Asian shares started the week lower on Monday, adding to last week's tumble, as strong Chinese data failed to soothe worries about sluggish global growth. Volumes were also light with Japan shut for a holiday.
Chinese exports surged 15.3 percent in September from the year-ago period, beating the 11.8 percent gain expected in a Reuters poll. Imports meanwhile rose 7 percent, versus forecasts for a decline of 2.7 percent and following a fall of 2.4 percent in August.
"The strength seems to have been driven by a surge in imports for processing and re-export. As such, it mostly reflects a brighter export outlook rather than a pick-up in domestic demand," said Julian Evans-Pritchard, China economist, at Capital Economics in a note.
The report follows a global selloff last week, which saw U.S. markets post their third weekly loss on fears of the euro zone re-entering recession and speculation of higher interest rates in the U.S.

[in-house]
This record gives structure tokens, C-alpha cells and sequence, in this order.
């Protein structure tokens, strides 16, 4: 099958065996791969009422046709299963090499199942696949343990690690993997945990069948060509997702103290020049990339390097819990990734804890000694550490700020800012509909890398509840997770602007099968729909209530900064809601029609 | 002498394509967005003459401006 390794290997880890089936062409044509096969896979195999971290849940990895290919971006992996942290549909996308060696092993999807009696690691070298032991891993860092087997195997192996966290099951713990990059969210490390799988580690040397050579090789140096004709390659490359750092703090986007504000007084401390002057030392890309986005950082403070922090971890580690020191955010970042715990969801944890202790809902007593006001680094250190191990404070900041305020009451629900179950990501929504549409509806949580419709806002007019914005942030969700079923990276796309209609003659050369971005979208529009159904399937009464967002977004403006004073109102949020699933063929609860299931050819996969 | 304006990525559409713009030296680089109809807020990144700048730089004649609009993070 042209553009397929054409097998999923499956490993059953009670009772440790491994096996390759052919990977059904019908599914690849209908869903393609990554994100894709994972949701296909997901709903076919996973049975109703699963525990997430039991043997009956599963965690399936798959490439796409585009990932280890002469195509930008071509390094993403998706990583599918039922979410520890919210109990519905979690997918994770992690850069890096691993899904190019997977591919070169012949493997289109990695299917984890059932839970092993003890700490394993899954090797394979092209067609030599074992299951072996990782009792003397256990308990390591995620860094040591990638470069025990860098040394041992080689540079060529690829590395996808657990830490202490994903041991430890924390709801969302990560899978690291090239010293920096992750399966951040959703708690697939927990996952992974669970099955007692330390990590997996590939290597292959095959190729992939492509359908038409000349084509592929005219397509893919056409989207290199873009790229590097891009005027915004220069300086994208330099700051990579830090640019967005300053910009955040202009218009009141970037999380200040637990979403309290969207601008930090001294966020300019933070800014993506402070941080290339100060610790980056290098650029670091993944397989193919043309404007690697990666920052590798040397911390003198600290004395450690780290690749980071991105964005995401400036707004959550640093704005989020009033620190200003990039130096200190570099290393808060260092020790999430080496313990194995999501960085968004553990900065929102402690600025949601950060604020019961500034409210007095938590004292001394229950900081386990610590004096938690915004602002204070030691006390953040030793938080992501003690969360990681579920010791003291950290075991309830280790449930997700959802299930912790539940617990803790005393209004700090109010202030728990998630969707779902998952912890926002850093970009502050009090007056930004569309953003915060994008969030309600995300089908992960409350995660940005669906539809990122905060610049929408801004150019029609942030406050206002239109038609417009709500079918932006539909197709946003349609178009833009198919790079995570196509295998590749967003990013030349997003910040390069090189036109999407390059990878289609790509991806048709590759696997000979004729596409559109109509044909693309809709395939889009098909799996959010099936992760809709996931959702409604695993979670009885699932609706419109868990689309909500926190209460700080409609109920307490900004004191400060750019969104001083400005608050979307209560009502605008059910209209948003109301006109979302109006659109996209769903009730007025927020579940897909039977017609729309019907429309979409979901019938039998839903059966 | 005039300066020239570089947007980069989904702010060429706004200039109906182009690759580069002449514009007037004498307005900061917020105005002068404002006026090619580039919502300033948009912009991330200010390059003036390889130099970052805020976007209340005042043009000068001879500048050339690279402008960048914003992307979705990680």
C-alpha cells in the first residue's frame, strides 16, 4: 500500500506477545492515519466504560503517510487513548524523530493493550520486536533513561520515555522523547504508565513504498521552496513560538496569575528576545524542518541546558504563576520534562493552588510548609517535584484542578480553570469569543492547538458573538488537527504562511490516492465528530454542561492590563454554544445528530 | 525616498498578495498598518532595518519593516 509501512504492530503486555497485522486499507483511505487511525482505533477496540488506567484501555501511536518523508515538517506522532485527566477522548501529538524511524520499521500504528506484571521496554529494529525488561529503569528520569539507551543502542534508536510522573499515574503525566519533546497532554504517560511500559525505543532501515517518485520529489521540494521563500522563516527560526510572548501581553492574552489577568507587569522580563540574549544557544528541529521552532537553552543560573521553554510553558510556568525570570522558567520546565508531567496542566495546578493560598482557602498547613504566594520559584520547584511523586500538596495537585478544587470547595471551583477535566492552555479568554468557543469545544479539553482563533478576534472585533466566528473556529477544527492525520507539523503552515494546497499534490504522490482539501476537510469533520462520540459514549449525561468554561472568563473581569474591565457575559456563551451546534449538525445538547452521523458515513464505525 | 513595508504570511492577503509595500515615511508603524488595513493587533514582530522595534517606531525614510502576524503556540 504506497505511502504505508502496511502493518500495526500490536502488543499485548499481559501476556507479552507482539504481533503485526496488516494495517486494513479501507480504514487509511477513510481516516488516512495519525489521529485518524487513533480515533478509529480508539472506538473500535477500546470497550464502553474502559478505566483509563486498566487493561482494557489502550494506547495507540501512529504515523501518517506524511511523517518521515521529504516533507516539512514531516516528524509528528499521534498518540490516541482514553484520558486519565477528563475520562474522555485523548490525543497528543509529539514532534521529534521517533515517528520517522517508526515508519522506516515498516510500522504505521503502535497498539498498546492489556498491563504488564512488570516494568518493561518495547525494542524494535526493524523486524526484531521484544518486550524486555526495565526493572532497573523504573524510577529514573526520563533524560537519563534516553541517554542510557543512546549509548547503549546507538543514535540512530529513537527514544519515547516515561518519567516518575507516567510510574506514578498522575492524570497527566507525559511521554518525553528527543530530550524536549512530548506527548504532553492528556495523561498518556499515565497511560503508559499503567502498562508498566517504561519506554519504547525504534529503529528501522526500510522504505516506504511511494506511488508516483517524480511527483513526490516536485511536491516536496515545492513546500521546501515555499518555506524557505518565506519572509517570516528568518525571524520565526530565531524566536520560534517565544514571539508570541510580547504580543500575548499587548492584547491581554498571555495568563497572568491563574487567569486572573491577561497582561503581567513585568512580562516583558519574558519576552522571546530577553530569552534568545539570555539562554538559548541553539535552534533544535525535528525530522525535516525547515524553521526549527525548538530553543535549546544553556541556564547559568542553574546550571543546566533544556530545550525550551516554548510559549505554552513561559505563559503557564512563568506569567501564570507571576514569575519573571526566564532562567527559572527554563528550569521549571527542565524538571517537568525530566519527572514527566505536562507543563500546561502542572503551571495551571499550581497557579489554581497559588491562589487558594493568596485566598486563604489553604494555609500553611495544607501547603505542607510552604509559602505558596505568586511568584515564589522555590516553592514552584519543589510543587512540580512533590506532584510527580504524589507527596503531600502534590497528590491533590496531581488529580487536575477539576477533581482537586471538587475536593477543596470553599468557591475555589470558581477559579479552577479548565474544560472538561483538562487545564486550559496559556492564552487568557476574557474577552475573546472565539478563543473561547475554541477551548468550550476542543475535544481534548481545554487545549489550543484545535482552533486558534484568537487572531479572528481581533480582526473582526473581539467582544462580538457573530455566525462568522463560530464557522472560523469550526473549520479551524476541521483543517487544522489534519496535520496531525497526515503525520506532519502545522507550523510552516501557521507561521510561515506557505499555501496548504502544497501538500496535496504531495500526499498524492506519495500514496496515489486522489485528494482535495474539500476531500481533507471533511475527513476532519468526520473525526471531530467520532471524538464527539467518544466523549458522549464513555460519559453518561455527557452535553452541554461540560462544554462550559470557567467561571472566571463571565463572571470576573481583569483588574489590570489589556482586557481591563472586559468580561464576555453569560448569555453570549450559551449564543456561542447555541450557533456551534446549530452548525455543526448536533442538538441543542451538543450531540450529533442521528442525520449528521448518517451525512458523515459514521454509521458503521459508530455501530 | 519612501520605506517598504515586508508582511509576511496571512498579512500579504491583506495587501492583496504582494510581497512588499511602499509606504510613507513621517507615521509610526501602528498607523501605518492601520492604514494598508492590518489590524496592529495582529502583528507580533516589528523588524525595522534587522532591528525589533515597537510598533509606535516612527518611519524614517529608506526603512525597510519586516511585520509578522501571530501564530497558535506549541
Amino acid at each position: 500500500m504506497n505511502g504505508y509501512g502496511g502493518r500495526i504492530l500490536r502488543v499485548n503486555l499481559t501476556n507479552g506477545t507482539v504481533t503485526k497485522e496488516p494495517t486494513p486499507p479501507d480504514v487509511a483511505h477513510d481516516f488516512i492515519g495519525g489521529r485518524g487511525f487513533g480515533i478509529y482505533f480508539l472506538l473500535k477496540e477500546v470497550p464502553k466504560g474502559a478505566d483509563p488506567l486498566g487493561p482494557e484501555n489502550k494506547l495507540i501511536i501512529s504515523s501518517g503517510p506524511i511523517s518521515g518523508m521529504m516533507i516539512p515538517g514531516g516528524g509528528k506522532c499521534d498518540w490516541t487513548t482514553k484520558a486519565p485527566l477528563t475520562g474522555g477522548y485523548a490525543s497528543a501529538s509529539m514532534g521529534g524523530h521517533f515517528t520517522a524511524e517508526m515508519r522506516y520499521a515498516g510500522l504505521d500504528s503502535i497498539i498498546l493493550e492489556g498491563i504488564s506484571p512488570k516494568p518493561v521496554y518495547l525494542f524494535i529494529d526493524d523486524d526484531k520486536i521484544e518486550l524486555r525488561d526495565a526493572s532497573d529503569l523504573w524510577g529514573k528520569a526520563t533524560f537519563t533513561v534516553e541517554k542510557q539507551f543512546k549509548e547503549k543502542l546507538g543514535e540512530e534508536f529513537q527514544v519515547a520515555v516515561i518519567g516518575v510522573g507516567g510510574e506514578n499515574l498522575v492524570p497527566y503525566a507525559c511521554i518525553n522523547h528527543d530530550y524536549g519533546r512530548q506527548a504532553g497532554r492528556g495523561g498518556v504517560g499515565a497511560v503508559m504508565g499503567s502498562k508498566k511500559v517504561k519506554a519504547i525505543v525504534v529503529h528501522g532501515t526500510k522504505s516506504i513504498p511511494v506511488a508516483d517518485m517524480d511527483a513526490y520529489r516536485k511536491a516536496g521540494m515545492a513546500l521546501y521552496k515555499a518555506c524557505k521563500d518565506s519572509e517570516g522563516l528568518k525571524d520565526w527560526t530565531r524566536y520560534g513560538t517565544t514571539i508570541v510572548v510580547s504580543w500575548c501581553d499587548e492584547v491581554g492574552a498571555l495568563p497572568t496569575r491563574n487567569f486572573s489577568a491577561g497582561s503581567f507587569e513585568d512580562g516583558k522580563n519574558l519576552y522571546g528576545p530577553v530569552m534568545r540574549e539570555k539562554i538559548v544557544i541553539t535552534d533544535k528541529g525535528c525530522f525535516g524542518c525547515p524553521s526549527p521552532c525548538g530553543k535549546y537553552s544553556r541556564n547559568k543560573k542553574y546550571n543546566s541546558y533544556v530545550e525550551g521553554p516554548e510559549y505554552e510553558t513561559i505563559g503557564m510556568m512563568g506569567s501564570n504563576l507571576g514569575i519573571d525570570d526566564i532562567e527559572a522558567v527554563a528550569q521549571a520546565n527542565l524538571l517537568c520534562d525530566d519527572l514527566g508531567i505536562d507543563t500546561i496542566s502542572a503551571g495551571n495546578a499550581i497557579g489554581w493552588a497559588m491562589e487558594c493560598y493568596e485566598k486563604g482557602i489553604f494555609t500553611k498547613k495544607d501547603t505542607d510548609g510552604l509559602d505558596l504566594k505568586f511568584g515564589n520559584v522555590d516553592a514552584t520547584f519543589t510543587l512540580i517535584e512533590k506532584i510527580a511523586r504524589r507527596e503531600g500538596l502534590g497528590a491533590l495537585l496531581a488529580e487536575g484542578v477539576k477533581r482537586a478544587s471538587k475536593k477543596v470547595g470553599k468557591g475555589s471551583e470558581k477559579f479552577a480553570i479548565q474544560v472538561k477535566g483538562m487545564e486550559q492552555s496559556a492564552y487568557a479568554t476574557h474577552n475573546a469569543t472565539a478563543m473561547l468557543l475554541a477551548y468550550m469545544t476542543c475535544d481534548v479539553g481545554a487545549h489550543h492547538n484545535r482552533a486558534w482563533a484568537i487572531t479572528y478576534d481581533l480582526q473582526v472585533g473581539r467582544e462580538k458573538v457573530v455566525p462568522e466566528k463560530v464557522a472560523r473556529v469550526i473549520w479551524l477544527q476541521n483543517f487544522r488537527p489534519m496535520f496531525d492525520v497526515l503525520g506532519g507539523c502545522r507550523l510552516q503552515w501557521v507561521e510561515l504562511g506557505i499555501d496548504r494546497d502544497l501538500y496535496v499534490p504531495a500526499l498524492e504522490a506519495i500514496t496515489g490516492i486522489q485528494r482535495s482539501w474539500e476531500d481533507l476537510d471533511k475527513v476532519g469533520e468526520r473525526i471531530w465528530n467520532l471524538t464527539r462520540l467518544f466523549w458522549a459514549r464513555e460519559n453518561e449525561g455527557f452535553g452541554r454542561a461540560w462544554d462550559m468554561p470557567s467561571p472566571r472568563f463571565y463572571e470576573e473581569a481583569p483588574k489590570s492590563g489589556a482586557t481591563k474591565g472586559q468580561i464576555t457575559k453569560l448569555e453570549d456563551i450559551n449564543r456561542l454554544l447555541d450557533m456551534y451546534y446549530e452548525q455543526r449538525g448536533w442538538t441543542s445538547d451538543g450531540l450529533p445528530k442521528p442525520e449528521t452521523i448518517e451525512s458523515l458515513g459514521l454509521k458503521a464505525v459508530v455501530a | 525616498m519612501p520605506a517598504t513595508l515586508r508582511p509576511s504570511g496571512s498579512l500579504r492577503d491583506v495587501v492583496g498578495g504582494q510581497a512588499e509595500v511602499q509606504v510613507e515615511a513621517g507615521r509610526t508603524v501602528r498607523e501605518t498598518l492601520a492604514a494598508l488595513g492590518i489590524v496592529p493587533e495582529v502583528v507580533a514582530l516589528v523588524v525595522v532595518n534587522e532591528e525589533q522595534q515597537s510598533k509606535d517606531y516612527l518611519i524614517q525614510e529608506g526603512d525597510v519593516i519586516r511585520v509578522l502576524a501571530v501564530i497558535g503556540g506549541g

Sentiment was also dampened after member countries of the International Monetary Fund said over the weekend that bold action was needed to bolster the global economic recovery, urging governments to carry out key labor market and social security reforms.
Meanwhile, oil markets remained under pressure on Monday after Kuwait's oil minister reportedly said on Sunday that the Organization of the Petroleum Exporting Countries (OPEC) is unlikely to cut production to support falling prices. Top exporter Saudi Arabia said that it was comfortable with prices below $90 a barrel.